March 30, 2010, 10:35AMTUESDAY, with Oregon State football:
Beavers defensive tackle Stephen Paea is relatively new to football – he was a former rugby player – and English isn’t his first language (Paea was born in Tonga) but he’s a fast learner.
In just two seasons at Oregon State, Paea has established himself as one of the premier defensive tackles in the nation.
He might be (see the YouTube video) the strongest player in college football.
The fact he’s back for his senior season – after checking out his standing with the NFL - is definitely not good news for Pac-10 quarterbacks or anybody else who gets in his way.
We spoke with Paea (who is now listed at 6-1, 311) Monday before the Beavers’ first spring practice.
First thing we wanted to know, was that really 225 pounds he seemed to effortlessly bench-press 44 times recently?
I mean, sheesh, the NFL Combine record for the bench press (since 2000) is 45 reps. The all-time mark is 51 reps, by Justin Earnest of Eastern Kentucky in 1999.
“Yeah, it was (225),’’ said Paea with a big grin.
“It was after a workout, too. … I mean, I could have done better (if he had been fresh). I’m guessing, well, I’m not going to say a number, but more than 44.’’
The mind boggles at what Paea will do at the Combine before the 2011 draft.
NFLdraftscout.com has him No. 3 for the next draft at defensive tackle, behind Marvin Austin (6-3, 305) of North Carolina, and Allen Bailey (6-4, 288) of Miami.
The next-highest rated Pac-10 defensive tackle is Arizona State’s Saia Falahola (6-1, 298).
Imagine the look of the OSU defense right now if Paea had left school a year early, especially in light of the off-season developments that took out OLB Keith Pankey (achilles), MLB David Pa’aluhi (personal reasons) and DE Matt LaGrone (personal reasons).
It had to be a tense time for Beavers coach Mike Riley when Paea’s father, Ben, was checking out Stephen’s NFL prospects for 2010.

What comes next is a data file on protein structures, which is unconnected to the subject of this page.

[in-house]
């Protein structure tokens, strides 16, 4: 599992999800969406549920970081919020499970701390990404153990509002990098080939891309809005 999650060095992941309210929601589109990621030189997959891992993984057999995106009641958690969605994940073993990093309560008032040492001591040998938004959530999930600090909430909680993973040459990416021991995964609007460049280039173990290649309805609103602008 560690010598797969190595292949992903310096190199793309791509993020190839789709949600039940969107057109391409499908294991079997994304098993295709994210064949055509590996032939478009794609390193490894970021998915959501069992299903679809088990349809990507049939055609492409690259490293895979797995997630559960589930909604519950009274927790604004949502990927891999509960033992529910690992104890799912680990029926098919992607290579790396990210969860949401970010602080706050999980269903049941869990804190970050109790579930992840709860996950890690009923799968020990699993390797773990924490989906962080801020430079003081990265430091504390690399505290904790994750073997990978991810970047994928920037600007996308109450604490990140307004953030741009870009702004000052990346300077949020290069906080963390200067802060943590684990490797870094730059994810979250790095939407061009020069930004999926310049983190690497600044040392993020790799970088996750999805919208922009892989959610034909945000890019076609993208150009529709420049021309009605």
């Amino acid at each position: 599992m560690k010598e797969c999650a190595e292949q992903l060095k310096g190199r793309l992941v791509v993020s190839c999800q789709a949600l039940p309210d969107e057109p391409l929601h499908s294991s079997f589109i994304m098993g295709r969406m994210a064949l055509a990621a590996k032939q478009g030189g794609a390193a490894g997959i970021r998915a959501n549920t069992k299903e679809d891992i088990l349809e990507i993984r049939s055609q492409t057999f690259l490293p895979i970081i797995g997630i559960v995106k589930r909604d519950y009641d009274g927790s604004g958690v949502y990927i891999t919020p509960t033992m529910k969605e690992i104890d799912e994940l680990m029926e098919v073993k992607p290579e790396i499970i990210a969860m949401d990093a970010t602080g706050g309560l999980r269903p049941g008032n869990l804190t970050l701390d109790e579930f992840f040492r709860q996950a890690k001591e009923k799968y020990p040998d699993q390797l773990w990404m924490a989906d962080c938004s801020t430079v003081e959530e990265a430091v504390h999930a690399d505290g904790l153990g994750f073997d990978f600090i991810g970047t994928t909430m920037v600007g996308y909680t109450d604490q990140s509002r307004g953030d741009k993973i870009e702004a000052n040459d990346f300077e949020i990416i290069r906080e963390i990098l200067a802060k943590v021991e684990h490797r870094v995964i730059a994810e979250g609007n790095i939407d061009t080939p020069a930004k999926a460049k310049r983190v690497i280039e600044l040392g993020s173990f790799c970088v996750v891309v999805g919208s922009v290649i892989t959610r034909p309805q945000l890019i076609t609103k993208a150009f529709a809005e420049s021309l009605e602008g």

Paea told us he received a call from the NFL Player’s Association, letting him know that he was a likely late second-round, or early third-round pick if he came out early.
With a glut of very good DTs available in this draft, it made more sense for Paea to wait another year.
But there is also the speculation that the NFL will soon have a rookie salary cap.
Presumably, a rookie salary cap would cost someone like Paea a significant amount of money.
“Exactly, exactly,’’ said Paea. “I asked (the NFLPA) about that possibility and the (person) I talked to said they didn’t think it would happen. That it was a longshot. That it would take awhile. …hopefully (there won’t be a rookie cap) next year.’’
Even so, said Paea, jumping to the NFL was tempting. “It was, because of my family situation,’’ he said.
“I asked my mom (Ana), ‘would it hurt (financially) for me to come back for another year’ and she said, no, it was my decision ... and I made my decision right then. I wanted to come back."
“I’ll get more recognized next year,’’ said Paea. “Plus, I’m coming back and finishing school (degree in Sociology) and none of my family has a degree. I’ll be the first one to get a degree, and I’ll be honored to do that.’’
Paea has been banged up for a good portion of his OSU career – nothing really serious, but debilitating nonetheless) – and we asked him if he feared getting injured before the next draft.
“Not really,’’ he said. “I’ve learned in football that the more you don’t think about injury, the more you won’t get injured. I’ll just think positive about everything.’’